|About the Book|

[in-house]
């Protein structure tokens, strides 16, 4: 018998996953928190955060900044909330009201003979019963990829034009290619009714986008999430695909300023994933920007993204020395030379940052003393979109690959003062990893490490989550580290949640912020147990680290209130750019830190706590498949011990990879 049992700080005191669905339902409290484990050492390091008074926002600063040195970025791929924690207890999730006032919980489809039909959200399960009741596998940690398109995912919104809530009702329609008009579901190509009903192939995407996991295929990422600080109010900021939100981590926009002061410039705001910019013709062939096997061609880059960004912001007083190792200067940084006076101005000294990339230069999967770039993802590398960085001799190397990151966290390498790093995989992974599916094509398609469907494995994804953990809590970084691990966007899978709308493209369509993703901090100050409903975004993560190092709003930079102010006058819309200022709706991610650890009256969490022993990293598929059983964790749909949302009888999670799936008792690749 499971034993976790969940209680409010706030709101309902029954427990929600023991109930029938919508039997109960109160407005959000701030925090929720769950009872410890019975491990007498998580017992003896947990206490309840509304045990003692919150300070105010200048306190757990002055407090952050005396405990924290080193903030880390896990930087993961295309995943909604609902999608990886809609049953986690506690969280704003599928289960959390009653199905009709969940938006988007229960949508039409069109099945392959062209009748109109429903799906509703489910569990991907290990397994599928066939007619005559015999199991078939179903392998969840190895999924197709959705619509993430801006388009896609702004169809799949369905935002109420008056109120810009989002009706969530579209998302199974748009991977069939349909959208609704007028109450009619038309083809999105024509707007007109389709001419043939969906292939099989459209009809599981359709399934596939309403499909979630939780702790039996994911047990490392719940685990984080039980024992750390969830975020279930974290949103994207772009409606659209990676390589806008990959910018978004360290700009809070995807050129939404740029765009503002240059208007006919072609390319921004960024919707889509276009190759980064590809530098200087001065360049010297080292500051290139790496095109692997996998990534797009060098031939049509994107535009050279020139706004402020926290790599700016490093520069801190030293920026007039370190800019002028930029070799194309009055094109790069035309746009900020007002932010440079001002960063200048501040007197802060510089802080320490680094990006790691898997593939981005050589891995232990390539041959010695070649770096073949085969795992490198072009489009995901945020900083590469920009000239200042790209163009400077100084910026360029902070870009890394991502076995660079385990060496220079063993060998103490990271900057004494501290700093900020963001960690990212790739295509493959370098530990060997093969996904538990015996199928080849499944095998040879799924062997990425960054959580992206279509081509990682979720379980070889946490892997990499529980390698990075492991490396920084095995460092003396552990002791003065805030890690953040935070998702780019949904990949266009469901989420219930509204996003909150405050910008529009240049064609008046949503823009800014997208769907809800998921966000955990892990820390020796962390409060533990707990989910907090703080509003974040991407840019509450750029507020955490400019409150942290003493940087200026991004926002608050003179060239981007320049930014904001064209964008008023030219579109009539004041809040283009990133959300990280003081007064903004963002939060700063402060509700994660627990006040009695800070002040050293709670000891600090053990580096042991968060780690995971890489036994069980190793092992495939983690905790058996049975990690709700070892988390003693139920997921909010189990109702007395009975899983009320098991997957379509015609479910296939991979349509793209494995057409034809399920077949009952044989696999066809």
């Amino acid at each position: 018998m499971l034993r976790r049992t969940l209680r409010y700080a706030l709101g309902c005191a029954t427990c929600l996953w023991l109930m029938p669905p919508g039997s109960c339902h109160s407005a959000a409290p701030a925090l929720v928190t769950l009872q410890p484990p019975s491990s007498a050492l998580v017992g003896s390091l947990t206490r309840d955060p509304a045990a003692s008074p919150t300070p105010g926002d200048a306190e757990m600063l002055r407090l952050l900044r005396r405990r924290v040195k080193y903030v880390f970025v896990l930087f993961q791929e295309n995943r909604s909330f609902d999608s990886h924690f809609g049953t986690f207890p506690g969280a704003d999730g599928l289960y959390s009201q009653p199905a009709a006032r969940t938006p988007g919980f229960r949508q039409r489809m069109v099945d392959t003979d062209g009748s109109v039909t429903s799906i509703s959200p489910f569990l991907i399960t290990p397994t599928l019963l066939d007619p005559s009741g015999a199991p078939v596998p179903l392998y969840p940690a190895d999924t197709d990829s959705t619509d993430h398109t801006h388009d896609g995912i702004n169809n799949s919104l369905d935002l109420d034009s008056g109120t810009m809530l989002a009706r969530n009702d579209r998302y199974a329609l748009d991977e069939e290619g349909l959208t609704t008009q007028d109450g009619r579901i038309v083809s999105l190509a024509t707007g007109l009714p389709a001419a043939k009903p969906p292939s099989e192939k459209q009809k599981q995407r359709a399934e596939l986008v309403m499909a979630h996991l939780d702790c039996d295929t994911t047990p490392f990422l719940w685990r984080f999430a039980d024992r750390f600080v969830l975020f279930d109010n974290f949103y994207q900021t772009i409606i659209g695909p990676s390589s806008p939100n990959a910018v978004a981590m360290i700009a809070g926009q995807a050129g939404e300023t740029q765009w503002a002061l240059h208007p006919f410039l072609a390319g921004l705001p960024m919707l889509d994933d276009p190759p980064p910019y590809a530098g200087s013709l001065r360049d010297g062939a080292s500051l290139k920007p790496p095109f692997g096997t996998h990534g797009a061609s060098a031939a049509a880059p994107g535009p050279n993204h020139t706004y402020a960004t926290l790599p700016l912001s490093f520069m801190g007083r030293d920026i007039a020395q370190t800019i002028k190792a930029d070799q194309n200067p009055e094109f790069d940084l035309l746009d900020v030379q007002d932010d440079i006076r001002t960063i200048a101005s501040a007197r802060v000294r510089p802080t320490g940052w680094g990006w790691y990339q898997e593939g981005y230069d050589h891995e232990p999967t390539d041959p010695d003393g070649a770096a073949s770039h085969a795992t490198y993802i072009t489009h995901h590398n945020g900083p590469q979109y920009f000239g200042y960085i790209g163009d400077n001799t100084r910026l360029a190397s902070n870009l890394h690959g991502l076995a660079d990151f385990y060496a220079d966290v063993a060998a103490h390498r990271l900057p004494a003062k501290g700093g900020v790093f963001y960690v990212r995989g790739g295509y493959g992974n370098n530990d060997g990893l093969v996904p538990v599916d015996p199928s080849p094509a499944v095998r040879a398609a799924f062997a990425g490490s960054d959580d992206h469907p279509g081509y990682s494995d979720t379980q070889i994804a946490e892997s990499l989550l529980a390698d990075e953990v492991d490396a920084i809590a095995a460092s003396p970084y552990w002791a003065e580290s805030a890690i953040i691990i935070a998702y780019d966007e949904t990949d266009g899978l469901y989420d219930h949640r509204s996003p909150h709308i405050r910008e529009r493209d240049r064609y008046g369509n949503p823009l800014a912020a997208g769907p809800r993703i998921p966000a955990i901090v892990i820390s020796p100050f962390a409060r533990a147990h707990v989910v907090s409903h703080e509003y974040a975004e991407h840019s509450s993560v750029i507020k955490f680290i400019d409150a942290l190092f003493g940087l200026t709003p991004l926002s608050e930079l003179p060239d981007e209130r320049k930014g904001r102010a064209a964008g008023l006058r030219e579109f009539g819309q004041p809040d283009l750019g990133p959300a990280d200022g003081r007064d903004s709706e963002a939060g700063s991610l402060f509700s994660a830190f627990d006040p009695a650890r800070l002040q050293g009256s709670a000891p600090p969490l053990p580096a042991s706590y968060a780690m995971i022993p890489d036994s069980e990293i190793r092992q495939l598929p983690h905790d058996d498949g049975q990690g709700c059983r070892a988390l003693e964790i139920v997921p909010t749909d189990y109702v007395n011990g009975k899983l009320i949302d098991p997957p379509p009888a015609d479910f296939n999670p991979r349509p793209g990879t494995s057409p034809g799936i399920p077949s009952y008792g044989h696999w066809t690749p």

Whether you’re toiling through the depths of thesis research, about to embark on further study or supervising others on the journey, these 23 stories will entertain and inspire.At times humorous, poignant and uplifting, there’s plenty to learn fromMoreWhether you’re toiling through the depths of thesis research, about to embark on further study or supervising others on the journey, these 23 stories will entertain and inspire.At times humorous, poignant and uplifting, there’s plenty to learn from the struggles and success of those who survived a thesis to tell the tale. The real-world advice and hundreds of tips and tricks will help you make the most of this significant stage of your life.ContentsIntroduction | Marilyn Waring and Kate KearinsAcknowledgementsPhD – Permanent hair damage? Permanent head damage? | Hishamuddin Mohd Hashim (Sam)Bachelor’s, Master’s, PhD: Continuous study and its advantages and disadvantages | Helen TregidgaBeing a student – again | Christine ByrchJabasi Kusaihan Man | Rob LockApproaching autobiography in thesis research | George GairTalanoa in the Cook Islands | Repeta PunaWhat was the question again? | Greg CoyleStress about PhD or PhD about stress? | Mark Le FevreSupervision and super-vision: Reflections on the supervision experience | Adreanne OrmondMaintaining momentum to publish and finish in three years (almost) | Belinda LukeReflexivity – on getting there | Ruth ChoudhareyManaging a project, becoming obsessed, and getting through | Paul WellsManaging project PhD in mid-life | Karen WebsterFencing off the black hole | Julienne MolineauxPushing the boundaries: Too far for some | David HarrisThe importance of sharing experiences when completing a PhD | Riri EllisPatience is a virtue | Mireille (Mimi) JohnsonPostgraduate study in my second language | Chanthana (Peddy) Wech-o-sotsakdaNavigating the competing worlds and lived realities of a PhD candidate | Michelle SchaafJourney into te reo Māori | Karen WebsterThe nine myths of the doctorate: A beautiful conspiracy | Nicky BlackAppendix 1: Summary of useful adviceAppendix 2: Books about thesis writingProfessor Kate Kearins completed her PhD in 1997 focusing on power relations in local government. Since, she has reoriented much of her research towards business engagement with sustainability. Kate has authored over 100 academic papers, with more than 50 of these appearing in refereed journals on an eclectic mix of management, organisational and accounting topics. She favours interpretive and critical approaches, with an emphasis on discourse, textual and case-based methods. She has been joint-recipient of several international awards for case research and won the AUT Vice-Chancellor’s award for Excellence in Research Supervision in 2009.Dr Marilyn Waring is known internationally for her groundbreaking work in political economy, development assistance and human rights, and for her classic work, Counting for Nothing – what men value and what women are worth. In New Zealand she is a distinguished public intellectual, a leading feminist thinker, and an environmentalist. She served 3 terms in New Zealand’s parliament after election at the age of twenty-three. Professor Waring works in the Institute of Public Policy at AUT University, focusing on the supervision of post graduate theses. She has been a Member of the Board of the Reserve Bank of New Zealand, the Councils of Creative New Zealand and Massey University, the QEII National Trust, the Institute of Judicial Studies, and is a member of the Boards of the Association of Women in Development (AWID) and the Canadian Index of Well Being.